Association of Medical Doctors of ASIA, founded in 1984, Consultative Status with UN ECOSOC since 1995








Supporting the Rehabilitation of Disabled Victims in Nepal

Publication date:2018-05-02

Everyone is speaking up to create a better place
to live

Supporting the Rehabilitation of Disabled Victims in Nepal – Report 15
Now is our chance to develop welfare in the community
Nozomi Nishijima, Physiotherapist

As a part of AMDA`s activities to support disabled victims in Nepal, we have been visiting many of those with disabilities individually. Not just in the suburbs of Kathmandu, but also in remote locations undertaking home visits in the form of a mobile camp, joined by disability groups. As a part of the IDOBATA GAFU Program, while giving counselling to disabled individuals, we have also talked with neighbors about understanding disabilities.

Furthermore, we have carried out a “Barrier-free Campaign” with the aim of promoting the understanding of disabilities together with various local authorities. The aim of this “Barrier-free Campaign” is to allow everyone, even if they have disabilities, to live equally in their areas. It also aims to reinforce to local authorities and regular citizens the fact that disabilities are also the responsibility of the community. In our efforts to support those with disabilities, we have frequently been cooperating with local disability groups. In January, we visited Lahan in the Siraha district and Mechinagar and Bhadrapur in the Jhapa district in eastern Nepal. In February, we visited Chatar in the mountainous Dhankuta district and Jawalakhel in the Lalitpur district in the Kathmandu basin.

Nepal promulgated a new constitution on 20th September after the earthquake in 2015. Until then, the authority to implement “barrier-free” changes (such as to roads and architecture) was held by the government ministries. However, due to widespread appeal for “barrier-free” changes, this authority moved to each regional district. In other words, these powers are being decentralized. This means that there is a better chance that the citizens’ needs can be met. Furthermore, during a meeting with local disability groups, I spoke about the topic of decentralization, and we thought about what this transfer of powers to regional districts means. Through this “Barrier-free campaign”, I have thought a lot about how to realize the voices of disabled citizens.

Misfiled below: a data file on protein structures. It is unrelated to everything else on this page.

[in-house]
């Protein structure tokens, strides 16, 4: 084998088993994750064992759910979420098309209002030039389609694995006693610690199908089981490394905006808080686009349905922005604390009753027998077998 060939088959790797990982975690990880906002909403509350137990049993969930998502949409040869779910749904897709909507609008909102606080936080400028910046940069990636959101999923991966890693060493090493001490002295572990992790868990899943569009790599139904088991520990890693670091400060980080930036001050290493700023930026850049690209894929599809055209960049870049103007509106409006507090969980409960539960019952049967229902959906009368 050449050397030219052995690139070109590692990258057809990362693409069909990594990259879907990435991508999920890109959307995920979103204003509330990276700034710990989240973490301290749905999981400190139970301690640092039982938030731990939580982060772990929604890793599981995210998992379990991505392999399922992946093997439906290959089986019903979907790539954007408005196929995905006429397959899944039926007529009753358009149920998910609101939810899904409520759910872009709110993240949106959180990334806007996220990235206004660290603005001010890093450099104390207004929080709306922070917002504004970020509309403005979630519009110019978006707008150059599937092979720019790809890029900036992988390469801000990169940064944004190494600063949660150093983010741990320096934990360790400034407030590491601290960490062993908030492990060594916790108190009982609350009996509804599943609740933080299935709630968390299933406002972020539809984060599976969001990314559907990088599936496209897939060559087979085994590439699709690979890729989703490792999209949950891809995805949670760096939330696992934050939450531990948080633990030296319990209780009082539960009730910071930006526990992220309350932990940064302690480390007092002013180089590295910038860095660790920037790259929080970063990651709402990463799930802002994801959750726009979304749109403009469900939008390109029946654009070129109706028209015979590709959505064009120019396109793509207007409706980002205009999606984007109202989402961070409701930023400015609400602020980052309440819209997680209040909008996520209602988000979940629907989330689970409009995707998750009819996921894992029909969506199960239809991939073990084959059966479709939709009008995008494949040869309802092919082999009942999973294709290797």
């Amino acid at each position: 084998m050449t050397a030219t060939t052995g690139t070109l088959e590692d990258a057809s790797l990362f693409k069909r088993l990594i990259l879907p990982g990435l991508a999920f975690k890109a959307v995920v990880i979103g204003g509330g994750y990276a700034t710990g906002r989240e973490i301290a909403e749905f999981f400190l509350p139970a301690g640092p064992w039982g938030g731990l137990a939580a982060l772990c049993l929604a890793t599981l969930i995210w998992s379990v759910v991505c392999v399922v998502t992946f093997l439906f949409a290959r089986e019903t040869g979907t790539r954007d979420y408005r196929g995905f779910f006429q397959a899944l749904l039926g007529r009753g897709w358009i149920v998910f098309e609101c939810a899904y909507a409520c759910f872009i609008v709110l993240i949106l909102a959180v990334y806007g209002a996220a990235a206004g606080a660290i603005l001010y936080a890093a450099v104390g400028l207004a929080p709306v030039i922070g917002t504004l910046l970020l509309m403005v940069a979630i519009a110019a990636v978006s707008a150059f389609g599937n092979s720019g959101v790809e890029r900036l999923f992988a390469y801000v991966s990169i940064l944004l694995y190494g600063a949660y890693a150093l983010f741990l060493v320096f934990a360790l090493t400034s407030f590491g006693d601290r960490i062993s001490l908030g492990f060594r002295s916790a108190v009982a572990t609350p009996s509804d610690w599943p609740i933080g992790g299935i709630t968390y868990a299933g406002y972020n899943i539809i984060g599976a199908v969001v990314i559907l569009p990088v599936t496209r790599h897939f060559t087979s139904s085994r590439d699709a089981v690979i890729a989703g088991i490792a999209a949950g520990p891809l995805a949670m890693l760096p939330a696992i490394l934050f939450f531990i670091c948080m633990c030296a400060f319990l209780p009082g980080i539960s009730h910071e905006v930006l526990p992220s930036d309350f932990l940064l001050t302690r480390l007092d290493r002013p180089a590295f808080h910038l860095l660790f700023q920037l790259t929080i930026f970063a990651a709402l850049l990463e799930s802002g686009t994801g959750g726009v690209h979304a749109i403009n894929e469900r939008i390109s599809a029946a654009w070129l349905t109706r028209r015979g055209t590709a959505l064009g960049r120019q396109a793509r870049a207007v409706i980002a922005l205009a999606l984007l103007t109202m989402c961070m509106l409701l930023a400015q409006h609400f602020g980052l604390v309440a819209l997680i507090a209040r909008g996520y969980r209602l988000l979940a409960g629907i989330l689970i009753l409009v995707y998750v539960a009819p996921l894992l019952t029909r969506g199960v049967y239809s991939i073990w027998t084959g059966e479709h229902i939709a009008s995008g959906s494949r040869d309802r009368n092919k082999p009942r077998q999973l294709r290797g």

A flier distributed to citizens

For the Barrier-free Campaign which was held in the Lalitpur district in February, CIL joined forces with AMDA to carry it out as AMDA Support Program for the Disabled. Prior to the campaign, we made a proposal to be submitted to the local authorities and prepared fliers to be distributed to local citizens. The contents of these documents included concepts such as:
-    Lalitpur, a good place to live for everyone, regardless of disability or age
-    Those with disabilities are not at all pathetic, they’re just fellow humans
-    A fair chance, not charity

To the local authorities, I included a more specific account of the kind of infrastructural considerations that need to be made, such as roads and architecture. I prepared the leaflets, went with around 50 citizens with disabilities to the city office, and together we distributed them to people on the street. There, I was able to get a member of CIL Lalitpur to give my proposal to their representative, who then read it and passed it on to the deputy mayor.

Nepal has been democratized, and has promulgated a new constitution. With a new government and new administrative systems in place, the country is beginning to take positive steps forward. Now that the country is changing, those of us who have participated in this project think that now is a great opportunity to create a welfare-friendly environment. ‘Disability’ is also a societal responsibility. Through the cooperation with local disability groups, we are doing our best to support welfare systems to make Nepal a good place to live for everyone.

    •  Nepal
    •  2018